We always get to the airport early. We like mornings, even sometimes very early mornings, so while it’s not fun, it’s not terrible either. Check in went smoothly and then we were off to security and then we’d pick up something for breakfast and eat it at the gate. We found a place to get something to eat and Joe carried it as we went to find a seat.

A boy about 12 was sitting in the wheelchair designated seats. In front of him was a bright red walker. I like those things because they are ‘in your face’ and are an outward sign of inward pride. He was very thin and had a face that easily broke into a smile. We nodded and then he went back to is phone and Joe and I munched out on our meal.
The area began to fill.
I noticed them because I noticed him. He was nervously glancing up and to my right. I looked over to see four children near his age huddled together, looking at him and laughing. They intended for him to notice. They wanted their natural superiority known. Walking supremacists are as dangerous as any other variety. What they showed, however was simply that they were cruel.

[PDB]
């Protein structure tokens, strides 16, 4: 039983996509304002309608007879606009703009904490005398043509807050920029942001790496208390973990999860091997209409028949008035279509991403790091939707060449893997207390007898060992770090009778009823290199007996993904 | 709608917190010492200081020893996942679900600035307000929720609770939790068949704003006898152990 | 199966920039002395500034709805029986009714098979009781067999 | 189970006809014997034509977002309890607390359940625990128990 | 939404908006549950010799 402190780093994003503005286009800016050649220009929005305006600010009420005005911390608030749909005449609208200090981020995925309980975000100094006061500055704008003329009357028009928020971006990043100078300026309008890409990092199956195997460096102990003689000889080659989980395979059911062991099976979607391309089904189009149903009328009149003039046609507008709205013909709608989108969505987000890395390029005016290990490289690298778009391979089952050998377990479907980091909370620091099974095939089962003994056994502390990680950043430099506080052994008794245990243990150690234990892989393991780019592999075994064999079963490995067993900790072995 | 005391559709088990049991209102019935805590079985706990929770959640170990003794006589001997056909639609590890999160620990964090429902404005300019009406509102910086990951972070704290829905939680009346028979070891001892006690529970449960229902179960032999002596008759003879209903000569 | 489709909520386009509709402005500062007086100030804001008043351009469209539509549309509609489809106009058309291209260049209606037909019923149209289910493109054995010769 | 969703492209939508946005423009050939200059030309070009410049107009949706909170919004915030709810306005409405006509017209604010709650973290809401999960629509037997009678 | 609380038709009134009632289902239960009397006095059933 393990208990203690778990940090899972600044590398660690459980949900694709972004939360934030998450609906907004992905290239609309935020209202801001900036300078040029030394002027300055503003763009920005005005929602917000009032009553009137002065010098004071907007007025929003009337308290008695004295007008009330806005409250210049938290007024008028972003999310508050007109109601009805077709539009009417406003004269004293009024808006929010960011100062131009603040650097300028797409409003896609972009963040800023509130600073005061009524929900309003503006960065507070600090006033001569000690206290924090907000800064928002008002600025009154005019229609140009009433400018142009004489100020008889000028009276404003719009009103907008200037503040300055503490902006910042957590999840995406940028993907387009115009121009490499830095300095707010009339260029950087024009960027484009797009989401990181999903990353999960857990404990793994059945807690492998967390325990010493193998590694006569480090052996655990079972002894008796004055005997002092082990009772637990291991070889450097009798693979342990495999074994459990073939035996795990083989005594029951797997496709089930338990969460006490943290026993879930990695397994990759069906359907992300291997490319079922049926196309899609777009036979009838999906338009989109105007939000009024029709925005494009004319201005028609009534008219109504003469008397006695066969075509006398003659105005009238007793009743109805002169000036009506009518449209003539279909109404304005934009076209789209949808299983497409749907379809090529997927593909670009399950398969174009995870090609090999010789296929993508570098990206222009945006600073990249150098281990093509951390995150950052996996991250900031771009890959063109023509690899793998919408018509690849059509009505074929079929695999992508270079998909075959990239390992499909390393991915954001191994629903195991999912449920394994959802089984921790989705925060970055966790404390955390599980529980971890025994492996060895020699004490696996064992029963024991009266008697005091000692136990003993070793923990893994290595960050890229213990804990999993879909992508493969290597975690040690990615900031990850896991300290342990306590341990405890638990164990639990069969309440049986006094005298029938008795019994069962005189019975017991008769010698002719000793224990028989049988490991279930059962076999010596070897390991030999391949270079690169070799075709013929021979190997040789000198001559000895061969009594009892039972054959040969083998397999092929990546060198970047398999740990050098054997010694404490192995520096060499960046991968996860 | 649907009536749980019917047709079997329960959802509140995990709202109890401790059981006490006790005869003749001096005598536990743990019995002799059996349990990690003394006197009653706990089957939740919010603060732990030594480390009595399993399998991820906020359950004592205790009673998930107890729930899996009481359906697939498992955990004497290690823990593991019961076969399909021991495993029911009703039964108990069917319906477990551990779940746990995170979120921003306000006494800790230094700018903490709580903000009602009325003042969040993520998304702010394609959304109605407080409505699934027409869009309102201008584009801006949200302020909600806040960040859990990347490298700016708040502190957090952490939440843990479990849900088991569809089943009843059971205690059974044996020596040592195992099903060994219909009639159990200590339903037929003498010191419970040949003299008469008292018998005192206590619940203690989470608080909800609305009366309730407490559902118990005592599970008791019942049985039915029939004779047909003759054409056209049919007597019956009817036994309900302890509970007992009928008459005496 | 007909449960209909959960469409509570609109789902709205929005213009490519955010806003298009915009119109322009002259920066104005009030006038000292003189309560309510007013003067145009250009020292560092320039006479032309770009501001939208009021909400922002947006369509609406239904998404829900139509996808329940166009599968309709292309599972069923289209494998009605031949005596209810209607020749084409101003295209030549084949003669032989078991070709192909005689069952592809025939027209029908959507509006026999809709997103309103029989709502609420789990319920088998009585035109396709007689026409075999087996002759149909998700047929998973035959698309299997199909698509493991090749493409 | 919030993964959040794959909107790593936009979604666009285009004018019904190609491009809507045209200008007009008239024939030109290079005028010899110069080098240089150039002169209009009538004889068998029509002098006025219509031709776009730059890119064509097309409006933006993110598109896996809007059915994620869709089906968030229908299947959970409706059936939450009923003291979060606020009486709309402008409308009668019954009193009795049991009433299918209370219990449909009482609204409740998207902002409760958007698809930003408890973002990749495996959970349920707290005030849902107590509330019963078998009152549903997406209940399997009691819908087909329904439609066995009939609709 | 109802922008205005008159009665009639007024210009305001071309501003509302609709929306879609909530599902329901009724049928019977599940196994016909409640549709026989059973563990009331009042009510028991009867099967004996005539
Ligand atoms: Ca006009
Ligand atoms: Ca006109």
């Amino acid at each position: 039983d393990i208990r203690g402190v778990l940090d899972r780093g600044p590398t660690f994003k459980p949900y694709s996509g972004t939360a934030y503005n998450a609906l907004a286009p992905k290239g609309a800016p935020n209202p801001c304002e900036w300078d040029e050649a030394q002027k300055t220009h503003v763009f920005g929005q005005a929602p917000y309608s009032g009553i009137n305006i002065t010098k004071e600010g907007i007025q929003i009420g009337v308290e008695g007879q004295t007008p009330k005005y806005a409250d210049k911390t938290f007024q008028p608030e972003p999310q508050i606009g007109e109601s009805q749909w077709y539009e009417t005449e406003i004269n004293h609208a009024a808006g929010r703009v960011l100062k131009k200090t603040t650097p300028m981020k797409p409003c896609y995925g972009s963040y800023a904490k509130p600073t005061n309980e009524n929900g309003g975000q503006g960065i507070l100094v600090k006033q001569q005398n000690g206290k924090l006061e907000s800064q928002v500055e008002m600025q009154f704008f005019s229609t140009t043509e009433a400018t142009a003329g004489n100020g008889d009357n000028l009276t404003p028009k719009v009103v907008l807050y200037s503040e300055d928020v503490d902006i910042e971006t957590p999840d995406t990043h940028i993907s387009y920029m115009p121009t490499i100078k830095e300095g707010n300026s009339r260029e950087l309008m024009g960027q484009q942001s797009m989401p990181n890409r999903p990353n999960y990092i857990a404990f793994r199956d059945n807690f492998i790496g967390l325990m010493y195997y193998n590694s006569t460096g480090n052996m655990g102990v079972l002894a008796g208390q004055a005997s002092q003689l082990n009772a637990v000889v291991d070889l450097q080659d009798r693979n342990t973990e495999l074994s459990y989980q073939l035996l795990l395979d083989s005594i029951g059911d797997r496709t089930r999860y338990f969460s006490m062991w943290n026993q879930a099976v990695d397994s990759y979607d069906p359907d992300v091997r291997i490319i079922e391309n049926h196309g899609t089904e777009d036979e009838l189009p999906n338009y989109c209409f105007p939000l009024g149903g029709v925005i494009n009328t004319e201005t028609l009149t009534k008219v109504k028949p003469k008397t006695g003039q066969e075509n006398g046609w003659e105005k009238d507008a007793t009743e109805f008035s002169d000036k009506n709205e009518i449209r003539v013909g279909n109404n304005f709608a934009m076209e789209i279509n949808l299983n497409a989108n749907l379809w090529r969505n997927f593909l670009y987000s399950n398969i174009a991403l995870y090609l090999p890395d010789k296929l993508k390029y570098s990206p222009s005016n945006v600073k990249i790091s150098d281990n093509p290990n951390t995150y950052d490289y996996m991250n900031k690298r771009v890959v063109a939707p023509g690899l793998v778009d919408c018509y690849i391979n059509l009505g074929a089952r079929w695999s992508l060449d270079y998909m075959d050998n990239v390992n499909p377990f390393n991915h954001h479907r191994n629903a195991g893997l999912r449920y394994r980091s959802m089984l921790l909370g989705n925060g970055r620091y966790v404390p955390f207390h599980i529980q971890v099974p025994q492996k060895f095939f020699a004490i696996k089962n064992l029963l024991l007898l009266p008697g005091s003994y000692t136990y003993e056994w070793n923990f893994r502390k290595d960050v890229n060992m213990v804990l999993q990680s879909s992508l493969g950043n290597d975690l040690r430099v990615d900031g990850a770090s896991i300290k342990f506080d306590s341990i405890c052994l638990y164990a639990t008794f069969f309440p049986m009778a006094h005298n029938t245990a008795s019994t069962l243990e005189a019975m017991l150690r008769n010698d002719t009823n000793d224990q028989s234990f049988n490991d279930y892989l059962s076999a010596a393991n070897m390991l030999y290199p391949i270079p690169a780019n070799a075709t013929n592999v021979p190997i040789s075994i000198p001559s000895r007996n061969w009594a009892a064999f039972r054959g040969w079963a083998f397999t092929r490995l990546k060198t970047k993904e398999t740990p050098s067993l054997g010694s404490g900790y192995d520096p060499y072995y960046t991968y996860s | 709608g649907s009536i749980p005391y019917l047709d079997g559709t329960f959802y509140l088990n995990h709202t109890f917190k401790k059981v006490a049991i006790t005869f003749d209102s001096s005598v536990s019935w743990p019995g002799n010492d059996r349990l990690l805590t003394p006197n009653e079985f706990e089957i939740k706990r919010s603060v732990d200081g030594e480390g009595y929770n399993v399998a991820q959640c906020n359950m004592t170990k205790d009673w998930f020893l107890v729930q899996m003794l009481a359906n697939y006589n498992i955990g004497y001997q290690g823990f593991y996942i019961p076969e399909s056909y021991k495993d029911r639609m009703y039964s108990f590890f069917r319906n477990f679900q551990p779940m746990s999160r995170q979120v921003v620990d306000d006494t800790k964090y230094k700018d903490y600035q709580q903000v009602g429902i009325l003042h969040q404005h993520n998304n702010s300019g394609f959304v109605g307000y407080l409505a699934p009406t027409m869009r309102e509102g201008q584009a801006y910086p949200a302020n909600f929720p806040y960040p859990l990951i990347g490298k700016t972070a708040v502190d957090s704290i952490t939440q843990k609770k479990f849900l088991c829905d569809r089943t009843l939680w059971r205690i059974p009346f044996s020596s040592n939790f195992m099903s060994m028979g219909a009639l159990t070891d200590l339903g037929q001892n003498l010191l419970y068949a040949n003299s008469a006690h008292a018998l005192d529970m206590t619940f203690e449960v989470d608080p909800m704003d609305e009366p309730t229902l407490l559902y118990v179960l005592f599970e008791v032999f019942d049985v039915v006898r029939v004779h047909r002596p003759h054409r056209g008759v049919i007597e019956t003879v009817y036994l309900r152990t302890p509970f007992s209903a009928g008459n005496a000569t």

I’ve seen those faces all my life. I was angered that they were targeting a kid just sitting waiting for his plane. I looked around for his parents but I didn’t see them anywhere. He was simply on his own, being where he was supposed to be.
Quietly, I turned my chair and rolled over a few feet. I stopped about where I thought that I blocked their view. They would have to stand to see him. I knew I was in the way of others who, if they wanted seats, they would have to step around me, and I didn’t care. I stared at them. Really stared. In only a few seconds they got up and fled to another area of the gate.
I rolled back.
Why did I do this?
Because, though I will never know his name.
He’s mine.
And I have a responsibility to use the power I have to simply do something. “Doing Damns the Darkness” and action is needed more than quiet, passive, disapproval.
Let me make it clear. I do not tell you what happened because I want you to think well of me. I don’t think that what I did was ‘good’ … I think that baseline level of social expectation is to combat cruelty. Bullies would not be able to bully if boldness became the standard expectation of everyone.
I continue to believe that the community belongs to all of us, and if that’s true there are things we need to do to ensure that everyone feels welcome.